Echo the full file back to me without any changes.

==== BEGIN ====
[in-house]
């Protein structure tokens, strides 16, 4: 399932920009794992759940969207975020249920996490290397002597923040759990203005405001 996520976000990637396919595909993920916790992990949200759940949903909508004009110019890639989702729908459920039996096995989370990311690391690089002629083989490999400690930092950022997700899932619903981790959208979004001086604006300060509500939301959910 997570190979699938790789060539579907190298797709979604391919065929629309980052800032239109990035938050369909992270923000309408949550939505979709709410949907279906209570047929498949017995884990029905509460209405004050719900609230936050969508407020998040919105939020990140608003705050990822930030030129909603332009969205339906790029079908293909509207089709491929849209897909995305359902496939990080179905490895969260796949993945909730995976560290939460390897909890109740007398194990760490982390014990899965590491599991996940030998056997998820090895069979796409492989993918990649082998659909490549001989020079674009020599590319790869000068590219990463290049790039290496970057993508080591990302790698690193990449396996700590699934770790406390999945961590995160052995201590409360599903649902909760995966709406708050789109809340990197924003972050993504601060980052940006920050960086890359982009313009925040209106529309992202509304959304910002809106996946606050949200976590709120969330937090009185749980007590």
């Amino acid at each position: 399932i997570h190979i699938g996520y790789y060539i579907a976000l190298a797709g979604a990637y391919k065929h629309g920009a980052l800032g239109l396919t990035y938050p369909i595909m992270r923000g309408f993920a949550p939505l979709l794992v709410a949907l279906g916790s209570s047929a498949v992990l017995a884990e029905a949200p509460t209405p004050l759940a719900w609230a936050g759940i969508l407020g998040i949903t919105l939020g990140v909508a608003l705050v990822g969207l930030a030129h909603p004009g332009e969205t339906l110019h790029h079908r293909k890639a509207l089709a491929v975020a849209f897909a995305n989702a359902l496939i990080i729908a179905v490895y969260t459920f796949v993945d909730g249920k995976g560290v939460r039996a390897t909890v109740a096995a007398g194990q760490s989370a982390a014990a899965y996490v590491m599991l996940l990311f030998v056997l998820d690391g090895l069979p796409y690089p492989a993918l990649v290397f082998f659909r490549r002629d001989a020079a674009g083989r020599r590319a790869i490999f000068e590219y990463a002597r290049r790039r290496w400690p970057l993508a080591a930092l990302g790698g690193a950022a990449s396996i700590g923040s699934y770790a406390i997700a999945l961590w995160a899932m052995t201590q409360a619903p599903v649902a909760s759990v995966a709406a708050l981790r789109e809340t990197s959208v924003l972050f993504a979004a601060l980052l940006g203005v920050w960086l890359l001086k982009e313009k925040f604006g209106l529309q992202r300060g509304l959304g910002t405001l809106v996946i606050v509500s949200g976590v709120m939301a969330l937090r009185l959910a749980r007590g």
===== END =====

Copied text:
[in-house]
């Protein structure tokens, strides 16, 4: 399932920009794992759940969207975020249920996490290397002597923040759990203005405001 996520976000990637396919595909993920916790992990949200759940949903909508004009110019890639989702729908459920039996096995989370990311690391690089002629083989490999400690930092950022997700899932619903981790959208979004001086604006300060509500939301959910 997570190979699938790789060539579907190298797709979604391919065929629309980052800032239109990035938050369909992270923000309408949550939505979709709410949907279906209570047929498949017995884990029905509460209405004050719900609230936050969508407020998040919105939020990140608003705050990822930030030129909603332009969205339906790029079908293909509207089709491929849209897909995305359902496939990080179905490895969260796949993945909730995976560290939460390897909890109740007398194990760490982390014990899965590491599991996940030998056997998820090895069979796409492989993918990649082998659909490549001989020079674009020599590319790869000068590219990463290049790039290496970057993508080591990302790698690193990449396996700590699934770790406390999945961590995160052995201590409360599903649902909760995966709406708050789109809340990197924003972050993504601060980052940006920050960086890359982009313009925040209106529309992202509304959304910002809106996946606050949200976590709120969330937090009185749980007590």
């Amino acid at each position: 399932i997570h190979i699938g996520y790789y060539i579907a976000l190298a797709g979604a990637y391919k065929h629309g920009a980052l800032g239109l396919t990035y938050p369909i595909m992270r923000g309408f993920a949550p939505l979709l794992v709410a949907l279906g916790s209570s047929a498949v992990l017995a884990e029905a949200p509460t209405p004050l759940a719900w609230a936050g759940i969508l407020g998040i949903t919105l939020g990140v909508a608003l705050v990822g969207l930030a030129h909603p004009g332009e969205t339906l110019h790029h079908r293909k890639a509207l089709a491929v975020a849209f897909a995305n989702a359902l496939i990080i729908a179905v490895y969260t459920f796949v993945d909730g249920k995976g560290v939460r039996a390897t909890v109740a096995a007398g194990q760490s989370a982390a014990a899965y996490v590491m599991l996940l990311f030998v056997l998820d690391g090895l069979p796409y690089p492989a993918l990649v290397f082998f659909r490549r002629d001989a020079a674009g083989r020599r590319a790869i490999f000068e590219y990463a002597r290049r790039r290496w400690p970057l993508a080591a930092l990302g790698g690193a950022a990449s396996i700590g923040s699934y770790a406390i997700a999945l961590w995160a899932m052995t201590q409360a619903p599903v649902a909760s759990v995966a709406a708050l981790r789109e809340t990197s959208v924003l972050f993504a979004a601060l980052l940006g203005v920050w960086l890359l001086k982009e313009k925040f604006g209106l529309q992202r300060g509304l959304g910002t405001l809106v996946i606050v509500s949200g976590v709120m939301a969330l937090r009185l959910a749980r007590g």